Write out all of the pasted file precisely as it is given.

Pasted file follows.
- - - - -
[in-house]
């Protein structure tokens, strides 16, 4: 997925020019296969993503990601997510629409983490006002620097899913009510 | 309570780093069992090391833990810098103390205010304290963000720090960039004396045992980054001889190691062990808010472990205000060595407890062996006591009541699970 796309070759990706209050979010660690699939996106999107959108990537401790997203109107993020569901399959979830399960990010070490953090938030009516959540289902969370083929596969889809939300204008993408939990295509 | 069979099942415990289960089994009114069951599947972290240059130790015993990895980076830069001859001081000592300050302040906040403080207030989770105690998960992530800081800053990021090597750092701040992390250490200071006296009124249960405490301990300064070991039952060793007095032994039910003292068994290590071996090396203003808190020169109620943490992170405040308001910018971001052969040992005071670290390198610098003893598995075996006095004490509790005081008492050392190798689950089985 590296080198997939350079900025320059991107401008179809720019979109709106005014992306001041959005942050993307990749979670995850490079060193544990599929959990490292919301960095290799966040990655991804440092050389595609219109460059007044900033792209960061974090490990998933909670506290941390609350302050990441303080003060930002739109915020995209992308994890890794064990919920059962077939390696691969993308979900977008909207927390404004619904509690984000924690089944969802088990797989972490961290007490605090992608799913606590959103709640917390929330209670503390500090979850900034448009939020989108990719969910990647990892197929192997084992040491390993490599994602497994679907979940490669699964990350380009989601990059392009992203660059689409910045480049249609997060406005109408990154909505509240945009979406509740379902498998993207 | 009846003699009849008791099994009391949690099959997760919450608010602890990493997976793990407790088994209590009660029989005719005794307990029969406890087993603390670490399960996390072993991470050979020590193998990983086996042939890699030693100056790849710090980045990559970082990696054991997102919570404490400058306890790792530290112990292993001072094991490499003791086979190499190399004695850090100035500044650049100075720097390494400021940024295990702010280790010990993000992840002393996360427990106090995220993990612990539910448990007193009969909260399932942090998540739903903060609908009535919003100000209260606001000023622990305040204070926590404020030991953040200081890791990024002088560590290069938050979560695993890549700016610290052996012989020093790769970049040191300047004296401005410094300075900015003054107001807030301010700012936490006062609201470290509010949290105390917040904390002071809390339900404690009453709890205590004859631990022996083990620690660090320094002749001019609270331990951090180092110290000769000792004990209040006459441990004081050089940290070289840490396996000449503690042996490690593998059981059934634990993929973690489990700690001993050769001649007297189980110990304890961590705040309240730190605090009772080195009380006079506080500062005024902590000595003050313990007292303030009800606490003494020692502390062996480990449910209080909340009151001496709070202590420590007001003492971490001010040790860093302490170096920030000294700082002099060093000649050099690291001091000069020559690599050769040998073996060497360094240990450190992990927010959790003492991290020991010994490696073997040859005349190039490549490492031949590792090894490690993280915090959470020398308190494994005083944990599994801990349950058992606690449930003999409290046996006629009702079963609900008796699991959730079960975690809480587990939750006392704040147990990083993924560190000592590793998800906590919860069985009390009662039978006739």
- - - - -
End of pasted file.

[in-house]
């Protein structure tokens, strides 16, 4: 997925020019296969993503990601997510629409983490006002620097899913009510 | 309570780093069992090391833990810098103390205010304290963000720090960039004396045992980054001889190691062990808010472990205000060595407890062996006591009541699970 796309070759990706209050979010660690699939996106999107959108990537401790997203109107993020569901399959979830399960990010070490953090938030009516959540289902969370083929596969889809939300204008993408939990295509 | 069979099942415990289960089994009114069951599947972290240059130790015993990895980076830069001859001081000592300050302040906040403080207030989770105690998960992530800081800053990021090597750092701040992390250490200071006296009124249960405490301990300064070991039952060793007095032994039910003292068994290590071996090396203003808190020169109620943490992170405040308001910018971001052969040992005071670290390198610098003893598995075996006095004490509790005081008492050392190798689950089985 590296080198997939350079900025320059991107401008179809720019979109709106005014992306001041959005942050993307990749979670995850490079060193544990599929959990490292919301960095290799966040990655991804440092050389595609219109460059007044900033792209960061974090490990998933909670506290941390609350302050990441303080003060930002739109915020995209992308994890890794064990919920059962077939390696691969993308979900977008909207927390404004619904509690984000924690089944969802088990797989972490961290007490605090992608799913606590959103709640917390929330209670503390500090979850900034448009939020989108990719969910990647990892197929192997084992040491390993490599994602497994679907979940490669699964990350380009989601990059392009992203660059689409910045480049249609997060406005109408990154909505509240945009979406509740379902498998993207 | 009846003699009849008791099994009391949690099959997760919450608010602890990493997976793990407790088994209590009660029989005719005794307990029969406890087993603390670490399960996390072993991470050979020590193998990983086996042939890699030693100056790849710090980045990559970082990696054991997102919570404490400058306890790792530290112990292993001072094991490499003791086979190499190399004695850090100035500044650049100075720097390494400021940024295990702010280790010990993000992840002393996360427990106090995220993990612990539910448990007193009969909260399932942090998540739903903060609908009535919003100000209260606001000023622990305040204070926590404020030991953040200081890791990024002088560590290069938050979560695993890549700016610290052996012989020093790769970049040191300047004296401005410094300075900015003054107001807030301010700012936490006062609201470290509010949290105390917040904390002071809390339900404690009453709890205590004859631990022996083990620690660090320094002749001019609270331990951090180092110290000769000792004990209040006459441990004081050089940290070289840490396996000449503690042996490690593998059981059934634990993929973690489990700690001993050769001649007297189980110990304890961590705040309240730190605090009772080195009380006079506080500062005024902590000595003050313990007292303030009800606490003494020692502390062996480990449910209080909340009151001496709070202590420590007001003492971490001010040790860093302490170096920030000294700082002099060093000649050099690291001091000069020559690599050769040998073996060497360094240990450190992990927010959790003492991290020991010994490696073997040859005349190039490549490492031949590792090894490690993280915090959470020398308190494994005083944990599994801990349950058992606690449930003999409290046996006629009702079963609900008796699991959730079960975690809480587990939750006392704040147990990083993924560190000592590793998800906590919860069985009390009662039978006739």